It’s easy to be disappointed after you purchase, download and install your newly minted WordPress theme. I certainly was. It didn’t look like the photos and the demo sites and I didn’t know why. Some old fashioned Googling was in order.
Upload the Demo Files
Sometimes these are called dummy files – probably a title for the entrepreneur trying to make a website that is starting to feel like a money pit. Turns out, it’s pretty easy to upload them and get rocking and rolling. You probably downloaded the demo files in your theme’s .zip file. If not, go to where you got the theme and download the demo files separately.
(Pro Tip: For some reason, to me anyways, the WordPress Admin menu never seems intuitive. The various controls you need to manipulate to upload/manage/create your site always seem to be hidden in a strange place. After spending too long clicking on every button, I found a plugin that lets you rearrange the Admin menu however you’d like. Find one you like and speed up your process by making custom menus.)
Back to the meat and potatoes. Navigate to the Tools menu and then select Import.
From those options, select WordPress.
Upload the Importable-Dummy-Content.xml file.
There’s a 50/50 chance that you don’t see any of those things. If not, the demo files are probably in your main theme button in the Admin panel. From there you’ll probably find a demo menu where you can enable the good stuff. You also might be confronted with some system warnings about memory limits and timeouts. I promptly ignored them and everything worked fine. Your mileage may vary.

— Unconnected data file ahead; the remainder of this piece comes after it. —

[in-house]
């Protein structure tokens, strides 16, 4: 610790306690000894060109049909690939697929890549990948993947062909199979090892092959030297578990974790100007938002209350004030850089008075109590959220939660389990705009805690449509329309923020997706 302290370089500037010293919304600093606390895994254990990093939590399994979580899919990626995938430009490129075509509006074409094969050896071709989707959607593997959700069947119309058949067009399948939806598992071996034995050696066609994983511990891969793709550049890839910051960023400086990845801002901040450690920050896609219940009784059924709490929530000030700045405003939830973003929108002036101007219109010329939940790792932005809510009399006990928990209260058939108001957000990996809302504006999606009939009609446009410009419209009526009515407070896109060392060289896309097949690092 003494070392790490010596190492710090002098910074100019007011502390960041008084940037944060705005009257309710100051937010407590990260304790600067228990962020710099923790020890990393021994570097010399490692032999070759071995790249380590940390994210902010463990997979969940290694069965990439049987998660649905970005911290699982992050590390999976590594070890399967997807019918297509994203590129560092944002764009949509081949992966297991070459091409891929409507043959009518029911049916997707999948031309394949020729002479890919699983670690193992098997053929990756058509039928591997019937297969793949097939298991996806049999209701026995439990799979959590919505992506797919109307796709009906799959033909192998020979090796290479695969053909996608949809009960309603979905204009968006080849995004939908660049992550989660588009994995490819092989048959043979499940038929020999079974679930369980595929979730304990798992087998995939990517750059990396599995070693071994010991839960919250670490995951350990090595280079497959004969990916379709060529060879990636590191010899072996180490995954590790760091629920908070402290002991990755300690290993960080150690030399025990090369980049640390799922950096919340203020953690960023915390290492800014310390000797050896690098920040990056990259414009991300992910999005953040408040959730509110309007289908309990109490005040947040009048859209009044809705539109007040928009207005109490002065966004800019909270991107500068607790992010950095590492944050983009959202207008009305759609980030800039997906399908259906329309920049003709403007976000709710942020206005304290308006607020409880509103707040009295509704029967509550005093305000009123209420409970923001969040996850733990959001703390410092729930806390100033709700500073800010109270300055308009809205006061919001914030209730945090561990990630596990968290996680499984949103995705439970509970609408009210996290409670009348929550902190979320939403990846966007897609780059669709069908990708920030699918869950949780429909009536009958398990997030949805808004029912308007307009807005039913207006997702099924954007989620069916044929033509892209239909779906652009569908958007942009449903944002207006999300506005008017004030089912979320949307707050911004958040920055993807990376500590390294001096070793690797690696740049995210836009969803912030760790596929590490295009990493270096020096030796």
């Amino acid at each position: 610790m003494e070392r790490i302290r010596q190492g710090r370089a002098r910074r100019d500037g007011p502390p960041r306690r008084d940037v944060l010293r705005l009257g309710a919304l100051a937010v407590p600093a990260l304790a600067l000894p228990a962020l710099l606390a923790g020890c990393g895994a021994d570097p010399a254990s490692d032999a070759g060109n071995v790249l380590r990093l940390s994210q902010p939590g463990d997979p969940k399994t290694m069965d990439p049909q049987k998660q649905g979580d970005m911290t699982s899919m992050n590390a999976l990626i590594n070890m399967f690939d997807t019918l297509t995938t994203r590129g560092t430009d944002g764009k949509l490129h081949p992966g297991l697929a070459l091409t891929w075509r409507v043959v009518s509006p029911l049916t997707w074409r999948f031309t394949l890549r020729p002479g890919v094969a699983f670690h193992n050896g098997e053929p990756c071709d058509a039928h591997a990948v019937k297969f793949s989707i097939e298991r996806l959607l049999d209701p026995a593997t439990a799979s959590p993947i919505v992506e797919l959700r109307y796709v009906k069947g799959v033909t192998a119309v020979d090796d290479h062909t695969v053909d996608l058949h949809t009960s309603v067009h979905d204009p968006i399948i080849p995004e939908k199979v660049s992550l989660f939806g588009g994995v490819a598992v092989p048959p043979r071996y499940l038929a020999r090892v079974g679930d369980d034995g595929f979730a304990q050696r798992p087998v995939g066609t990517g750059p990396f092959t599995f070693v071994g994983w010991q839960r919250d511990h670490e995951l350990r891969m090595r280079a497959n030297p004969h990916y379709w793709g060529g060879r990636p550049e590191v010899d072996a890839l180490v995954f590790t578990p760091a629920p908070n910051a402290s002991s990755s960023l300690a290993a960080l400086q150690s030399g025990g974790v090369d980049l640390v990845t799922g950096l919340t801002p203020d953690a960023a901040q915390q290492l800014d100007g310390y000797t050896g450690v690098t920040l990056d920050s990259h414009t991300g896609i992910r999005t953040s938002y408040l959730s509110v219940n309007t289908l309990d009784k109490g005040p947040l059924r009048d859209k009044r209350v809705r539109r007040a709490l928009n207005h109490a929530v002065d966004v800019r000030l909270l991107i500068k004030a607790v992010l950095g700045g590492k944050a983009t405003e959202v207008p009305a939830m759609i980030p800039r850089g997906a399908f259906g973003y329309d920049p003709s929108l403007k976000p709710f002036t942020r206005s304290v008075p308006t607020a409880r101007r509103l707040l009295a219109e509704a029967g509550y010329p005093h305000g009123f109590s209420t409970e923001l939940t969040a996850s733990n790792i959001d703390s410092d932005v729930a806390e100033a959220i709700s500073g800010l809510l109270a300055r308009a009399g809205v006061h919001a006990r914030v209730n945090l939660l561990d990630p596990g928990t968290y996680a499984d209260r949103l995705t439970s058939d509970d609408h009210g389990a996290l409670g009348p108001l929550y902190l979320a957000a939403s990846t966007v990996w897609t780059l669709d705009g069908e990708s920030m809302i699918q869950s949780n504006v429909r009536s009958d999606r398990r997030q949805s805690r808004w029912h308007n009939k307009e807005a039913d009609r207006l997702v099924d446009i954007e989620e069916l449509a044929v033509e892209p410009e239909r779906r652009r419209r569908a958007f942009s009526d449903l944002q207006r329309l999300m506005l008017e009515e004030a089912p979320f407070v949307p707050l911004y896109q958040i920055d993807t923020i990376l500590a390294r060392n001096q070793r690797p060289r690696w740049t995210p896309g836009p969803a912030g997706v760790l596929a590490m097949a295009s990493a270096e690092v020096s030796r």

A Few Tips
I’m not one to act like I know what I’m doing but I have learned a few things the hard way during this process. First and foremost, when the demo content was uploaded the software published every page. All 43 of them. I found this out about a week later. Oops.
Secondly, to avoid that and maybe some other problems, try a maintenance mode plugin. I got a generic free one from the plugin store. All it does is say that the site is under construction along with a progress bar. Handy for hiding all of your testing until you are up and running.
Rock n’ Roll
The demo pages are neat because they not only give you design ideas but also some insight into how the pages are built. You can peek at the code, look at the classic backend editor or even use a visual frontend editor. Look through a few, read up on site design and get started putting your content together. Don’t forget images, like this random Berlin graffiti. I’m no photographer and an even worse photo editor, but I took this on a Galaxy S5 camera phone and used the free editing software Gimp to try and make it pop. I call that progress.
Give theme demos a chance. You just might get inspired.